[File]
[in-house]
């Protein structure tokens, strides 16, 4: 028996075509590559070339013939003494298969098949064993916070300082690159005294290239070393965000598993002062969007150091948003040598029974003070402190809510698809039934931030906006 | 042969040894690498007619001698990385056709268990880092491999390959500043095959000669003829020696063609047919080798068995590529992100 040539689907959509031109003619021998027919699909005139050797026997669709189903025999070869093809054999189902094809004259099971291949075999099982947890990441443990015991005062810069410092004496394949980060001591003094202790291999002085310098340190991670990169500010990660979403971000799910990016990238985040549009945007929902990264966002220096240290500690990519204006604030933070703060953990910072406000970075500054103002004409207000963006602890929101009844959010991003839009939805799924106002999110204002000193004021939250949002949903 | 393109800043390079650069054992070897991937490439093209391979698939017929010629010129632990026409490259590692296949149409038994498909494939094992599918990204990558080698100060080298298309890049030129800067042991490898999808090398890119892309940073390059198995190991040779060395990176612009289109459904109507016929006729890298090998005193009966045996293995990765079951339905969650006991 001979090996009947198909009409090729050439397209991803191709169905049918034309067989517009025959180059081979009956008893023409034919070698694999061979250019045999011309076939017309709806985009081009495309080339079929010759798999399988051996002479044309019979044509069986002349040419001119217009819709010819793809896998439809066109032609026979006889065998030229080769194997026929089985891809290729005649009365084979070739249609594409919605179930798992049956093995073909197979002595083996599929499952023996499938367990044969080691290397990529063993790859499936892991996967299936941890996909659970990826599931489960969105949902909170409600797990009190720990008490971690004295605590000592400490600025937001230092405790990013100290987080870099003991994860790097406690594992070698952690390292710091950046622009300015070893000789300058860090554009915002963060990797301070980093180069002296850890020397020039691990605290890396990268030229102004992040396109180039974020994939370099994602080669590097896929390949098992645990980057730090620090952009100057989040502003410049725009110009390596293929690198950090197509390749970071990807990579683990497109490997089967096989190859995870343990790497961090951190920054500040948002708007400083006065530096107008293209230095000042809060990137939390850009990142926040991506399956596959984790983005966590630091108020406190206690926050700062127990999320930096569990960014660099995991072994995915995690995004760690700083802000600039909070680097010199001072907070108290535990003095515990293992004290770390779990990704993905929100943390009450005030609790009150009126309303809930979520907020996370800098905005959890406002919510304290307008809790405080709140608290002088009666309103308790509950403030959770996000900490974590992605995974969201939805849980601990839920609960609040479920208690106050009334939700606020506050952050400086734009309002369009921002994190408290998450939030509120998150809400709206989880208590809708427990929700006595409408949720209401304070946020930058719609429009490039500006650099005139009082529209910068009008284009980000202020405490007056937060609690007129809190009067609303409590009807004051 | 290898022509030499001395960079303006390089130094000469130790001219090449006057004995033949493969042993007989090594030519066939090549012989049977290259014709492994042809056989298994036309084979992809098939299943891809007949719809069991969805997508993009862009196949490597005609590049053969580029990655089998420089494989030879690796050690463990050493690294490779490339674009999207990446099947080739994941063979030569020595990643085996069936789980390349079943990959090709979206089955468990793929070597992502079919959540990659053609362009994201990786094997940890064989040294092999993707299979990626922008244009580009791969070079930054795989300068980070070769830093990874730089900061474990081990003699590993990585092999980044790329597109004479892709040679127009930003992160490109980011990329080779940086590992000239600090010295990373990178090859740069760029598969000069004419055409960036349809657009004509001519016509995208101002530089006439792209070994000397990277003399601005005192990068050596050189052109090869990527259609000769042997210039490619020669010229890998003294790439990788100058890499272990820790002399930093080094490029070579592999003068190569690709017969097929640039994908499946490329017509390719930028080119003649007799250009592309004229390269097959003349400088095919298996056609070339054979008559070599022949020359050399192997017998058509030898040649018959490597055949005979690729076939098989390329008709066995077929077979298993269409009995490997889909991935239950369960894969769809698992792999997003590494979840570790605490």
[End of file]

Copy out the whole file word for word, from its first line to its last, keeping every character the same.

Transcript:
[in-house]
């Protein structure tokens, strides 16, 4: 028996075509590559070339013939003494298969098949064993916070300082690159005294290239070393965000598993002062969007150091948003040598029974003070402190809510698809039934931030906006 | 042969040894690498007619001698990385056709268990880092491999390959500043095959000669003829020696063609047919080798068995590529992100 040539689907959509031109003619021998027919699909005139050797026997669709189903025999070869093809054999189902094809004259099971291949075999099982947890990441443990015991005062810069410092004496394949980060001591003094202790291999002085310098340190991670990169500010990660979403971000799910990016990238985040549009945007929902990264966002220096240290500690990519204006604030933070703060953990910072406000970075500054103002004409207000963006602890929101009844959010991003839009939805799924106002999110204002000193004021939250949002949903 | 393109800043390079650069054992070897991937490439093209391979698939017929010629010129632990026409490259590692296949149409038994498909494939094992599918990204990558080698100060080298298309890049030129800067042991490898999808090398890119892309940073390059198995190991040779060395990176612009289109459904109507016929006729890298090998005193009966045996293995990765079951339905969650006991 001979090996009947198909009409090729050439397209991803191709169905049918034309067989517009025959180059081979009956008893023409034919070698694999061979250019045999011309076939017309709806985009081009495309080339079929010759798999399988051996002479044309019979044509069986002349040419001119217009819709010819793809896998439809066109032609026979006889065998030229080769194997026929089985891809290729005649009365084979070739249609594409919605179930798992049956093995073909197979002595083996599929499952023996499938367990044969080691290397990529063993790859499936892991996967299936941890996909659970990826599931489960969105949902909170409600797990009190720990008490971690004295605590000592400490600025937001230092405790990013100290987080870099003991994860790097406690594992070698952690390292710091950046622009300015070893000789300058860090554009915002963060990797301070980093180069002296850890020397020039691990605290890396990268030229102004992040396109180039974020994939370099994602080669590097896929390949098992645990980057730090620090952009100057989040502003410049725009110009390596293929690198950090197509390749970071990807990579683990497109490997089967096989190859995870343990790497961090951190920054500040948002708007400083006065530096107008293209230095000042809060990137939390850009990142926040991506399956596959984790983005966590630091108020406190206690926050700062127990999320930096569990960014660099995991072994995915995690995004760690700083802000600039909070680097010199001072907070108290535990003095515990293992004290770390779990990704993905929100943390009450005030609790009150009126309303809930979520907020996370800098905005959890406002919510304290307008809790405080709140608290002088009666309103308790509950403030959770996000900490974590992605995974969201939805849980601990839920609960609040479920208690106050009334939700606020506050952050400086734009309002369009921002994190408290998450939030509120998150809400709206989880208590809708427990929700006595409408949720209401304070946020930058719609429009490039500006650099005139009082529209910068009008284009980000202020405490007056937060609690007129809190009067609303409590009807004051 | 290898022509030499001395960079303006390089130094000469130790001219090449006057004995033949493969042993007989090594030519066939090549012989049977290259014709492994042809056989298994036309084979992809098939299943891809007949719809069991969805997508993009862009196949490597005609590049053969580029990655089998420089494989030879690796050690463990050493690294490779490339674009999207990446099947080739994941063979030569020595990643085996069936789980390349079943990959090709979206089955468990793929070597992502079919959540990659053609362009994201990786094997940890064989040294092999993707299979990626922008244009580009791969070079930054795989300068980070070769830093990874730089900061474990081990003699590993990585092999980044790329597109004479892709040679127009930003992160490109980011990329080779940086590992000239600090010295990373990178090859740069760029598969000069004419055409960036349809657009004509001519016509995208101002530089006439792209070994000397990277003399601005005192990068050596050189052109090869990527259609000769042997210039490619020669010229890998003294790439990788100058890499272990820790002399930093080094490029070579592999003068190569690709017969097929640039994908499946490329017509390719930028080119003649007799250009592309004229390269097959003349400088095919298996056609070339054979008559070599022949020359050399192997017998058509030898040649018959490597055949005979690729076939098989390329008709066995077929077979298993269409009995490997889909991935239950369960894969769809698992792999997003590494979840570790605490």